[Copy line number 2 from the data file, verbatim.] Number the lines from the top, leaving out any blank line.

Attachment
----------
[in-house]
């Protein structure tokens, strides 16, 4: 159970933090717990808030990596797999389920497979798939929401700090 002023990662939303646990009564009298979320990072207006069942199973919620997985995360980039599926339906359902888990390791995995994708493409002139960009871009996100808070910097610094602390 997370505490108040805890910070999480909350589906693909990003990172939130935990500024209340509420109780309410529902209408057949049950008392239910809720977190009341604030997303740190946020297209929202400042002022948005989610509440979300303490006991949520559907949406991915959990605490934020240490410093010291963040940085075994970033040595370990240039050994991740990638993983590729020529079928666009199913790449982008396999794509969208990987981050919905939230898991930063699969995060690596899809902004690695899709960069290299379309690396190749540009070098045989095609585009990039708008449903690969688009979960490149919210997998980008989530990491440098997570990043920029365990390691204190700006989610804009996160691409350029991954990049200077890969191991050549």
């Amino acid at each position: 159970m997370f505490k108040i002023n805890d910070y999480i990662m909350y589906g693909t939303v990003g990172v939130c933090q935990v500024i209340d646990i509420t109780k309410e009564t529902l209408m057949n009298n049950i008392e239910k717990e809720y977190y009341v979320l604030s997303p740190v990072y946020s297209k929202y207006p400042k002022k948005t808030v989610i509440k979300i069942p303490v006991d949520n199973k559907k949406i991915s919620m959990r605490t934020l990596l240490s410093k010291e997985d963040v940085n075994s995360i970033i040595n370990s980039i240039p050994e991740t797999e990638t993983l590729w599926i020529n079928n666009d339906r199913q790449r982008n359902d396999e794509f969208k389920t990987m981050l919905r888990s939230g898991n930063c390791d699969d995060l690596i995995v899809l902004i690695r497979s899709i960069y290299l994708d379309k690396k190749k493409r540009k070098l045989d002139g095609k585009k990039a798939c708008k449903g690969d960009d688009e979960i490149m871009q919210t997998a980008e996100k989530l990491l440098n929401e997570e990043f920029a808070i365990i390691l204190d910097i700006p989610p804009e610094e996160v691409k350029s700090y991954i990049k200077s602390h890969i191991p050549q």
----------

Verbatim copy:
């Protein structure tokens, strides 16, 4: 159970933090717990808030990596797999389920497979798939929401700090 002023990662939303646990009564009298979320990072207006069942199973919620997985995360980039599926339906359902888990390791995995994708493409002139960009871009996100808070910097610094602390 997370505490108040805890910070999480909350589906693909990003990172939130935990500024209340509420109780309410529902209408057949049950008392239910809720977190009341604030997303740190946020297209929202400042002022948005989610509440979300303490006991949520559907949406991915959990605490934020240490410093010291963040940085075994970033040595370990240039050994991740990638993983590729020529079928666009199913790449982008396999794509969208990987981050919905939230898991930063699969995060690596899809902004690695899709960069290299379309690396190749540009070098045989095609585009990039708008449903690969688009979960490149919210997998980008989530990491440098997570990043920029365990390691204190700006989610804009996160691409350029991954990049200077890969191991050549």